What You Should Know About the Early Signs of Alzheimer’s Disease
Education & Research Although cases of Alzheimer’s differ, experts identify common warning signs of the disease estimated to affect more than 5 million Americans. Here’s what to watch for.
Many of us or our loved ones struggle with memory lapses, confusion and forgetfulness. Is it just aging? Dementia? Possibly Alzheimer’s?
Alzheimer’s is often difficult to distinguish from other issues, but determining if you or someone you are close to has early signs can make a big difference in quality of life. In most cases, symptoms first appear in the mid-60s and gradually increase and become more persistent. About 1 in 9 people over the age of 65 have Alzheimer’s – two-thirds are women.
Keep an eye out for these indicators from the Alzheimer’s Foundation of America (AFA):
Memory loss, especially of recent events, names, placement of objects and other new information
Confusion concerning time and place
Difficulty accomplishing familiar actions, including daily chores such as brushing teeth or getting dressed
Poor judgment in making decisions
Struggling to find the right words, completing sentences and following directions or conversations
Notable changes in mood and personality, such as mood swings or withdrawal from usual activities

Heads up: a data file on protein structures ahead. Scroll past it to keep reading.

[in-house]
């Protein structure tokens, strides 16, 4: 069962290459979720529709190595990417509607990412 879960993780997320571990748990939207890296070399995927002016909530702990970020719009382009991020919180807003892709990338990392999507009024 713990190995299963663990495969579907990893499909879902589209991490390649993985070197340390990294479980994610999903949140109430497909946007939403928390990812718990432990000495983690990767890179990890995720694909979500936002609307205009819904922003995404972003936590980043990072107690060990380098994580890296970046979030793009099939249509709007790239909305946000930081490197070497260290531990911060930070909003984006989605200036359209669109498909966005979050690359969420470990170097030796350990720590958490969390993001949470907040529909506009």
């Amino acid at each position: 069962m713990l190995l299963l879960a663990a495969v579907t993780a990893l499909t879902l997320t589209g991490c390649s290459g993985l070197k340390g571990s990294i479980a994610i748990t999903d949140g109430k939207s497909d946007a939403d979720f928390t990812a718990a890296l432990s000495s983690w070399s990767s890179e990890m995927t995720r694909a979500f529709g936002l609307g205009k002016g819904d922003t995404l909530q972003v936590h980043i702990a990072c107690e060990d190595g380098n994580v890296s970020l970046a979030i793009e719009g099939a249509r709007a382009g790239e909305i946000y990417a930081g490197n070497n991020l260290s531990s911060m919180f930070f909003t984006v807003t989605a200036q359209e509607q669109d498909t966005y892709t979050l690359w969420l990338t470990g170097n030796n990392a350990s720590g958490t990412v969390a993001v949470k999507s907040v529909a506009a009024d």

Issues with complex mental tasks, such as balancing a checkbook or other functions associated with numbers
The diagnosis process
There is no specific test to determine Alzheimer’s. Many of the symptoms resemble other forms of dementia and even what is considered normal aging. However, clinicians have been able to identify Alzheimer’s in about 90 percent of cases. Only an autopsy, however, confirms it.
Memory screenings are a crucial first step toward pinpointing a memory issue — whether it be Alzheimer’s or another medical conditions. While a screening does not replace an appointment with a health care professional, the tool tests memory, language skills, thinking ability and other intellectual functions, which might indicate further testing is recommended.
The next course of action typically includes a complete medical history, lab tests, a physical exam, brain scans and neuropsychological tests.
All family members or caregivers who can discuss changes in the patient’s ability to perform daily tasks should participate in screenings.
Early screening for Alzheimer's disease can help identify the likelihood of the diseases paving the way for families to maintain as normal of a quality of life as possible and plan ahead for inevitable changes. Alzheimer’s patients are encouraged to be proactive in their own care, with a focus on diet, physical and cognitive exercise.
There’s no cure for Alzheimer’s disease, but there are medicines that seem to slow down its progress, especially in the early stages.